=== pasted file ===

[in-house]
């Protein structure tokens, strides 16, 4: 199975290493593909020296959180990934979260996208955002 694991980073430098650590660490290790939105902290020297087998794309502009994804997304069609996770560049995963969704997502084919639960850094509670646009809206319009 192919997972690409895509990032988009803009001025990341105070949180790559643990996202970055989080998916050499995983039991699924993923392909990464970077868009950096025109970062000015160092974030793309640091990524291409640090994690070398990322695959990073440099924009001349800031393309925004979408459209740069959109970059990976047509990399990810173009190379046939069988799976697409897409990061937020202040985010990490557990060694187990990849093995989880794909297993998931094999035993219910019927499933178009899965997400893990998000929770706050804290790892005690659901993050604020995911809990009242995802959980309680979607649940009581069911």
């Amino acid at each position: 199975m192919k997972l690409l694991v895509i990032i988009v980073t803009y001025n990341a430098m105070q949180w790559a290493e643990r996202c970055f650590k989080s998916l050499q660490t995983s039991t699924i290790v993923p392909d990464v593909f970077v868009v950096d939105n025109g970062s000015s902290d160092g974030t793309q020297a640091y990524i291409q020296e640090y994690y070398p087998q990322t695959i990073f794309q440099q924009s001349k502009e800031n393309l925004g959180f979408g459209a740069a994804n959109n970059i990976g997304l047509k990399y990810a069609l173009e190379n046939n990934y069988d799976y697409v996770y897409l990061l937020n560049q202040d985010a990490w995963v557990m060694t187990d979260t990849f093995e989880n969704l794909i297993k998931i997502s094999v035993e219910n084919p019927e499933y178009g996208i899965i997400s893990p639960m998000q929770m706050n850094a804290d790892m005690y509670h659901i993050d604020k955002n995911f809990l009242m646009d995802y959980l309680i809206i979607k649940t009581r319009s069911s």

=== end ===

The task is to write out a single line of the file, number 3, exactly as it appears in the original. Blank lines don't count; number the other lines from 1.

């Amino acid at each position: 199975m192919k997972l690409l694991v895509i990032i988009v980073t803009y001025n990341a430098m105070q949180w790559a290493e643990r996202c970055f650590k989080s998916l050499q660490t995983s039991t699924i290790v993923p392909d990464v593909f970077v868009v950096d939105n025109g970062s000015s902290d160092g974030t793309q020297a640091y990524i291409q020296e640090y994690y070398p087998q990322t695959i990073f794309q440099q924009s001349k502009e800031n393309l925004g959180f979408g459209a740069a994804n959109n970059i990976g997304l047509k990399y990810a069609l173009e190379n046939n990934y069988d799976y697409v996770y897409l990061l937020n560049q202040d985010a990490w995963v557990m060694t187990d979260t990849f093995e989880n969704l794909i297993k998931i997502s094999v035993e219910n084919p019927e499933y178009g996208i899965i997400s893990p639960m998000q929770m706050n850094a804290d790892m005690y509670h659901i993050d604020k955002n995911f809990l009242m646009d995802y959980l309680i809206i979607k649940t009581r319009s069911s």